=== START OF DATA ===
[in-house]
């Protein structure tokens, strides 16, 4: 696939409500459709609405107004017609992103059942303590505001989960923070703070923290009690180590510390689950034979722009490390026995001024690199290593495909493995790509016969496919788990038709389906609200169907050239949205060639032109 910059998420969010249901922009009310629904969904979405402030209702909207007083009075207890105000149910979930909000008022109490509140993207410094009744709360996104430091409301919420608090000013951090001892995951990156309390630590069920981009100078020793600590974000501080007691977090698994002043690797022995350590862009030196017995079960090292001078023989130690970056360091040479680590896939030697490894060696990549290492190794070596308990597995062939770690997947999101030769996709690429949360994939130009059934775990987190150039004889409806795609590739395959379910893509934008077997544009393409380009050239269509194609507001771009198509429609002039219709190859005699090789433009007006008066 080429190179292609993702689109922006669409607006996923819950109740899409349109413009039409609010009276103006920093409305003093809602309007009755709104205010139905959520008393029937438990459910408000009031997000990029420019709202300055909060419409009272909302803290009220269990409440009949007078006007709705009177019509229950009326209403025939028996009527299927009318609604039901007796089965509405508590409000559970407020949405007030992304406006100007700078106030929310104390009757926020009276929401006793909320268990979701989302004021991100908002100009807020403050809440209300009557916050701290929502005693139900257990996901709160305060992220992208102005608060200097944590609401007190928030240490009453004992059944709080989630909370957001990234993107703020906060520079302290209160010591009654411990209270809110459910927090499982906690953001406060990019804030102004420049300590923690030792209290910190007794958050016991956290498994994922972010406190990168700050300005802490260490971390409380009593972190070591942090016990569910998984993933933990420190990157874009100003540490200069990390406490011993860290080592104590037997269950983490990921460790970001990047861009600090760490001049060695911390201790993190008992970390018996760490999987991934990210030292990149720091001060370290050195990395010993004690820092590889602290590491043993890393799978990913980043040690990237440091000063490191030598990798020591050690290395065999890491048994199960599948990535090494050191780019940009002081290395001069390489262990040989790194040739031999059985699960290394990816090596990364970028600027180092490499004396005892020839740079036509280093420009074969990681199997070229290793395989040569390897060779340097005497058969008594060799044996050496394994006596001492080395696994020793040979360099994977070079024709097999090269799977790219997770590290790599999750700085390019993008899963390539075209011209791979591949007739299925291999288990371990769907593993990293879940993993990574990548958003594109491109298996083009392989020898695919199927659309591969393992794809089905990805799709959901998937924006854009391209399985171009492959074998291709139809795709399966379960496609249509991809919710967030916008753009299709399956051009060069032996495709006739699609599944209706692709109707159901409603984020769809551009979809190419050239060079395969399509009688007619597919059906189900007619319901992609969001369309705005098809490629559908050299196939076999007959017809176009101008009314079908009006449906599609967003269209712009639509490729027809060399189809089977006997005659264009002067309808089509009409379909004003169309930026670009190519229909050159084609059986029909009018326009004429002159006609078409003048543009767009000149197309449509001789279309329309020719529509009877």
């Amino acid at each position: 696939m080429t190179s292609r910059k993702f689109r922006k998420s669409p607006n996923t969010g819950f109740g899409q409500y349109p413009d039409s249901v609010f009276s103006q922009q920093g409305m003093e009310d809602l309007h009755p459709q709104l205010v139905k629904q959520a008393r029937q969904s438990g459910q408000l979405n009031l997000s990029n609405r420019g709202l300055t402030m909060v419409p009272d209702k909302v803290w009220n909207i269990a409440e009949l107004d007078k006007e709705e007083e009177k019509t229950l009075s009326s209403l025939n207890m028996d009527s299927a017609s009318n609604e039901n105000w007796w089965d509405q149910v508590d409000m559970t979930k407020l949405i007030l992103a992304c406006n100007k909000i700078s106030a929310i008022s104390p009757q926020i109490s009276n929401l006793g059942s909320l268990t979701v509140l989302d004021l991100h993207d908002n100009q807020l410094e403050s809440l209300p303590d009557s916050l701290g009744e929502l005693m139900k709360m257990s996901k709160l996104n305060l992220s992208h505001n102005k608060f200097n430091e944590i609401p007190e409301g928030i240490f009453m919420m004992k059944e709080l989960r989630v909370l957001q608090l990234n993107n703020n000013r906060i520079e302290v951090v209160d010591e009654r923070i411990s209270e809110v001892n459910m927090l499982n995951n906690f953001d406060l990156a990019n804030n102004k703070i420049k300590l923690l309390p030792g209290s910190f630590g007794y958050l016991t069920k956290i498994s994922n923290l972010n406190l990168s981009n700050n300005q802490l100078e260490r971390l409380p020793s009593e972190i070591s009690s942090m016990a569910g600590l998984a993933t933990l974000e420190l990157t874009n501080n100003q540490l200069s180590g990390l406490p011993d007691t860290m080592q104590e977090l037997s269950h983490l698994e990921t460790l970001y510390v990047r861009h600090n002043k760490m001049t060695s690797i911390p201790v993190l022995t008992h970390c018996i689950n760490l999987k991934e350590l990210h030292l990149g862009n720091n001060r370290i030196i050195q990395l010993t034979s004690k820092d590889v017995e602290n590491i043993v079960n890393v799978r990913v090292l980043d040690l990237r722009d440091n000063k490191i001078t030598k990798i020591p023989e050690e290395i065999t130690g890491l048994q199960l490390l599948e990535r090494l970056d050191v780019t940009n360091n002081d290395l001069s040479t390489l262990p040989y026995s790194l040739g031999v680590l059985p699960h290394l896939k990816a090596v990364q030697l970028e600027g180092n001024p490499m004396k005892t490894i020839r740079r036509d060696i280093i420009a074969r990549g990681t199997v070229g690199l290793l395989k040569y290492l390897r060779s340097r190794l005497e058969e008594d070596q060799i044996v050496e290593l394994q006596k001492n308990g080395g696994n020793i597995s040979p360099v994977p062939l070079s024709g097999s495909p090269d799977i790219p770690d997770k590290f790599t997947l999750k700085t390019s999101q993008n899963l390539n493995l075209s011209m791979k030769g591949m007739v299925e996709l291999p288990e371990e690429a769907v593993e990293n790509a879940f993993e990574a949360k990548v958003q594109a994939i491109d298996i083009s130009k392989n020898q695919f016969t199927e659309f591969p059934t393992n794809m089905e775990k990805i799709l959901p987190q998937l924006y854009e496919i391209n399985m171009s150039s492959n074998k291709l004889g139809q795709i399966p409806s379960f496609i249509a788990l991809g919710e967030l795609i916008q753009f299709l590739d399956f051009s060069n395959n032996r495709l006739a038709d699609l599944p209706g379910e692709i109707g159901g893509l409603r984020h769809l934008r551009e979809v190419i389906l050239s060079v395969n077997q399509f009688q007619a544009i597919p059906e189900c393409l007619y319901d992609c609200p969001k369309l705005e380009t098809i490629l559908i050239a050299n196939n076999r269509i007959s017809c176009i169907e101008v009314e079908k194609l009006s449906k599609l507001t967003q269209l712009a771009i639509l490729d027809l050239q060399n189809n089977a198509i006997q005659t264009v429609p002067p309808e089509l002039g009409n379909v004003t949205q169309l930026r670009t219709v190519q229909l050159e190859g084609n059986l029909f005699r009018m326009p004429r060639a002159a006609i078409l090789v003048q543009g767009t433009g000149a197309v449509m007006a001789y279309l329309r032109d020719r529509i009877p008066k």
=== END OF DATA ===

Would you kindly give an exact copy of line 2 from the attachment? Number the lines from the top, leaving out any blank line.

């Protein structure tokens, strides 16, 4: 696939409500459709609405107004017609992103059942303590505001989960923070703070923290009690180590510390689950034979722009490390026995001024690199290593495909493995790509016969496919788990038709389906609200169907050239949205060639032109 910059998420969010249901922009009310629904969904979405402030209702909207007083009075207890105000149910979930909000008022109490509140993207410094009744709360996104430091409301919420608090000013951090001892995951990156309390630590069920981009100078020793600590974000501080007691977090698994002043690797022995350590862009030196017995079960090292001078023989130690970056360091040479680590896939030697490894060696990549290492190794070596308990597995062939770690997947999101030769996709690429949360994939130009059934775990987190150039004889409806795609590739395959379910893509934008077997544009393409380009050239269509194609507001771009198509429609002039219709190859005699090789433009007006008066 080429190179292609993702689109922006669409607006996923819950109740899409349109413009039409609010009276103006920093409305003093809602309007009755709104205010139905959520008393029937438990459910408000009031997000990029420019709202300055909060419409009272909302803290009220269990409440009949007078006007709705009177019509229950009326209403025939028996009527299927009318609604039901007796089965509405508590409000559970407020949405007030992304406006100007700078106030929310104390009757926020009276929401006793909320268990979701989302004021991100908002100009807020403050809440209300009557916050701290929502005693139900257990996901709160305060992220992208102005608060200097944590609401007190928030240490009453004992059944709080989630909370957001990234993107703020906060520079302290209160010591009654411990209270809110459910927090499982906690953001406060990019804030102004420049300590923690030792209290910190007794958050016991956290498994994922972010406190990168700050300005802490260490971390409380009593972190070591942090016990569910998984993933933990420190990157874009100003540490200069990390406490011993860290080592104590037997269950983490990921460790970001990047861009600090760490001049060695911390201790993190008992970390018996760490999987991934990210030292990149720091001060370290050195990395010993004690820092590889602290590491043993890393799978990913980043040690990237440091000063490191030598990798020591050690290395065999890491048994199960599948990535090494050191780019940009002081290395001069390489262990040989790194040739031999059985699960290394990816090596990364970028600027180092490499004396005892020839740079036509280093420009074969990681199997070229290793395989040569390897060779340097005497058969008594060799044996050496394994006596001492080395696994020793040979360099994977070079024709097999090269799977790219997770590290790599999750700085390019993008899963390539075209011209791979591949007739299925291999288990371990769907593993990293879940993993990574990548958003594109491109298996083009392989020898695919199927659309591969393992794809089905990805799709959901998937924006854009391209399985171009492959074998291709139809795709399966379960496609249509991809919710967030916008753009299709399956051009060069032996495709006739699609599944209706692709109707159901409603984020769809551009979809190419050239060079395969399509009688007619597919059906189900007619319901992609969001369309705005098809490629559908050299196939076999007959017809176009101008009314079908009006449906599609967003269209712009639509490729027809060399189809089977006997005659264009002067309808089509009409379909004003169309930026670009190519229909050159084609059986029909009018326009004429002159006609078409003048543009767009000149197309449509001789279309329309020719529509009877």